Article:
Lousy Jobs Report Follows a Rush of Layoff News

Scads of big-name companies announced layoffs in the past month

   
Lousy Jobs Report Follows a Rush of Layoff News

So much for optimism on the U.S. jobs front.

The U.S. Bureau of Labor Statistics said Friday that nonfarm payroll employment was up just 69,000 in May — glaringly short of predictions for around 150,000 jobs created — and April and March numbers were revised down by a respective 38,000 and 11,000 jobs.

The unemployment rate? Essentially unchanged, at 8.2%, up a tick from April’s 8.1%.

The woeful numbers pretty much fell in line with Thursday’s labor news, which included disappointing private-business hiring numbers from ADP and rising unemployment claims for the seventh time in eight weeks.

Considering the barrage of negative jobs news coming out of Wall Street, we shouldn’t be surprised — and we might expect more of the same. A number of big-name companies announced scores of cuts or soon-to-come layoffs in the past month. Among those making bitter waves in May …

Hewlett-Packard: Rudderless tech giant Hewlett-Packard (NYSE:HPQ) made the biggest splash in May, announcing it would cut 27,000 jobs — or 8% of its 325,000 workers — by October 2014 in an effort to save about $3 billion to $3.5 billion annually, as well as to turn around a horrid stock performance that has persisted for years. The move will come with a one-time charge of $1.8 billion. HP’s CEO understated the moment, saying, “This quarter we exceeded our previously provided outlook and are executing against our strategy, but we still have a lot of work to do.”

Research In Motion: Speaking of troubled tech stocks, Ontario-based BlackBerry maker Research In Motion (NASDAQ:RIMM) is rumored to be laying off at least 2,000 more people, according to reports in both The Globe and Mail and AllThingsD. One source also told Reuters the layoffs could affect up to 6,000 people across numerous divisions.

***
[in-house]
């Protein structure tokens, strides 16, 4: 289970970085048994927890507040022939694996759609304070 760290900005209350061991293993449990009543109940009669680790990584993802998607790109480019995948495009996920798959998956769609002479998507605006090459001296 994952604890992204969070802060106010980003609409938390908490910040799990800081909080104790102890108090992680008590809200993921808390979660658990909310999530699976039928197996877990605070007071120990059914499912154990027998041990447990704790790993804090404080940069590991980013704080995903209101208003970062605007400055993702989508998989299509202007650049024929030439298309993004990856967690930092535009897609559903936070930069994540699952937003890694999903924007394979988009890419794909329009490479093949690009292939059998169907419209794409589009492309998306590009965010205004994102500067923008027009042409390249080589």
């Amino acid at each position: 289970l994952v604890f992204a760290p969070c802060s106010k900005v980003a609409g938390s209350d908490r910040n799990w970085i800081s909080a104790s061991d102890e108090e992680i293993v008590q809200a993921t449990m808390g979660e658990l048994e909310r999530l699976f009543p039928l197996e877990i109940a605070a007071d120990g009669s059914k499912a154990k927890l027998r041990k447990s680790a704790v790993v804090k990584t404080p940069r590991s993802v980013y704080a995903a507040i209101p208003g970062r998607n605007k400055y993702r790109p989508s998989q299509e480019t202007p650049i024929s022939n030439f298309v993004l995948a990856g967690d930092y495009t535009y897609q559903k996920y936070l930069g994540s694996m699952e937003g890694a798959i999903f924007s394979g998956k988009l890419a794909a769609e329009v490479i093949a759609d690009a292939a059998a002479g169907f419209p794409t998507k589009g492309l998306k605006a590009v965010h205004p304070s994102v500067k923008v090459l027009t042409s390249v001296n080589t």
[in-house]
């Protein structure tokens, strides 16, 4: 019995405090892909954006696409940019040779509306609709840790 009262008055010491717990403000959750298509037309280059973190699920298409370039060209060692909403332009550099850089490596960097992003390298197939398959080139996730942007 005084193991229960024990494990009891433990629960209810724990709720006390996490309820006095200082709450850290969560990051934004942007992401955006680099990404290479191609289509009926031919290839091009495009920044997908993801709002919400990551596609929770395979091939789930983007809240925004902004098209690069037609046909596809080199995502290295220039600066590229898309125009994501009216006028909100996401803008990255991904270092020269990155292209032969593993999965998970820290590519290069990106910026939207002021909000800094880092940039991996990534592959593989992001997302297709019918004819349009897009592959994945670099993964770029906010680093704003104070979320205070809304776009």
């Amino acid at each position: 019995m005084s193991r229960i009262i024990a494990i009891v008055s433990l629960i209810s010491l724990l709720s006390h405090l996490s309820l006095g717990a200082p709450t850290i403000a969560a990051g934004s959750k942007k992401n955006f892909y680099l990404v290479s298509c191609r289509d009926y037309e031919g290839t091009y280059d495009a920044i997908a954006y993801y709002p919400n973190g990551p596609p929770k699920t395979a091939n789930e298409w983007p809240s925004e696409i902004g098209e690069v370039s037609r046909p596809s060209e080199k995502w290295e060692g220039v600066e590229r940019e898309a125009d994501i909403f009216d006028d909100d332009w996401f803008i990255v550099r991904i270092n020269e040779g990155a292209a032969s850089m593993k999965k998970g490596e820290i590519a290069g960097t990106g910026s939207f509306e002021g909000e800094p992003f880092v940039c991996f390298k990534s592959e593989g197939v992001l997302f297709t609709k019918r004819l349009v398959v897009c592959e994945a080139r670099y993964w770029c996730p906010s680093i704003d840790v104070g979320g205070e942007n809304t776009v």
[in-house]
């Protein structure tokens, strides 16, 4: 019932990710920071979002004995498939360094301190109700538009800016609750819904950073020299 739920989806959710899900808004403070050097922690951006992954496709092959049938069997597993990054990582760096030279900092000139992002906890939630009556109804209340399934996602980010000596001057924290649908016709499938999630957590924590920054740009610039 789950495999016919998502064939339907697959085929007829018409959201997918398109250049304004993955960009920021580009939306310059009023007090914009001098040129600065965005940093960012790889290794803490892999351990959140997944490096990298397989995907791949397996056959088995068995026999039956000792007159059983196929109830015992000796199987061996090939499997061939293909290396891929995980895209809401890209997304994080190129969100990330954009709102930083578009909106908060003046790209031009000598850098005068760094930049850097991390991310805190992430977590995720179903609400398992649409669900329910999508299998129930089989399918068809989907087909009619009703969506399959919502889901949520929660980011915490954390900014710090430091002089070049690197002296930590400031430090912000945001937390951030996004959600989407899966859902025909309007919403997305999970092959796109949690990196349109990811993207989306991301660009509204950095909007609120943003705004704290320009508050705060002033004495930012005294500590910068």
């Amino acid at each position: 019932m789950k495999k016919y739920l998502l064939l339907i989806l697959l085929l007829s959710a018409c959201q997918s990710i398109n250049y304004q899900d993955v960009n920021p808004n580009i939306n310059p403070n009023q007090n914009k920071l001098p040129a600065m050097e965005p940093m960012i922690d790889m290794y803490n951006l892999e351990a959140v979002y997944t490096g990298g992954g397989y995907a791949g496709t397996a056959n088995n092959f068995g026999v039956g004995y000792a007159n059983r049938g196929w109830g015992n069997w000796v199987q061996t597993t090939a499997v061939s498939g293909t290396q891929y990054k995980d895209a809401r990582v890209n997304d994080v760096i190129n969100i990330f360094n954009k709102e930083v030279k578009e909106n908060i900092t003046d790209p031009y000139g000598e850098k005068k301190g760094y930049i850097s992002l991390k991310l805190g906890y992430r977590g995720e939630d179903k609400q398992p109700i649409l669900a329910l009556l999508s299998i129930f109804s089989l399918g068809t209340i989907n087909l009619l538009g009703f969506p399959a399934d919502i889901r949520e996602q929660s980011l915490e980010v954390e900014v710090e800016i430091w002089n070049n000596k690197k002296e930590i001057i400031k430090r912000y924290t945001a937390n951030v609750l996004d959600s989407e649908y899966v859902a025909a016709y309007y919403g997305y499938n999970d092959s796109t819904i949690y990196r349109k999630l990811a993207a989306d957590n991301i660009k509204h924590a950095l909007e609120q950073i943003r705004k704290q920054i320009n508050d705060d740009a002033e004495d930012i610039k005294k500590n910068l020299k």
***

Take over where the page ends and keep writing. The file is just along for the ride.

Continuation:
Bank of America: Financial titan Bank of America (NYSE:BAC) has had a fantastic 2012, with its shares up more than 30% year-to-date, but the stock’s performance isn’t enough to stay the axe. BofA will lay off “highly compensated investment bankers and non-U.S. wealth managers” by a tune of about 2,000 as part of an ongoing effort to trim its payrolls by 30,000 workers.

Procter & Gamble: Consumer goods giant Procter & Gamble (NYSE:PG) is trying to speed up its job-cutting program, asking employees to participate in a voluntary buyout program. The current phase is expected to eliminate 1,600 jobs as part of an attempt to cut 5,700 positions across its global operations.

United Continental: United (NYSE:UAL) told employees on Wednesday that it would be cutting 1,300 Houston jobs and scaling back operations at Bush Intercontinental airport. This came just hours after an announcement that the city council OK’d Southwest’s (NYSE:LUV) expansion at the city’s William P. Hobby Airport.

Medtronic: Minnesota medical device maker Medtronic (NYSE:MDT) said this month it would cut about 1,000 jobs, including some in its Twin Cities-based heart-rhythm device unit. The company did also say it planned to create 1,500 jobs within the next year, but “many” would be overseas.

General Mills: Also hitting Minnesota, foods manufacturer General Mills (NYSE:GIS) said it would be eliminating about 850 jobs, with half of those coming in Minneapolis and St. Paul.

Others: T-Mobile USA said “organizational changes” would result in about 900 layoffs, with many more affected; digital communications company Windstream (NASDAQ:WIN) said it would eliminate 375 to 400 jobs (roughly 3% of its work force) as part of restructuring; office supply retailer Staples (NASDAQ:SPLS) said it cut 500 jobs across the globe, including 200 in North America; and French health care company Sanofi (NYSE:SFY) said more than 100 workers will lose their jobs this summer as it prepares to close a manufacturing plant in Kansas City, which will cost 337 jobs.

Also, the moratorium for planned layoffs by the United States Postal Service has expired, which means the beginning of 35,000 job cuts — and those follow 140,000 layoffs in the past five years.

Of course, things could be worse: Euro-area unemployment just hit a record 11%.

Kyle Woodley is the assistant editor of InvestorPlace.com. As of this writing, he did not hold a position in any of the aforementioned securities. Follow him on Twitter at @KyleWoodley.


Article printed from InvestorPlace Media, http://investorplace.com/2012/06/lousy-jobs-report-follows-tear-of-wall-street-layoff-news/.

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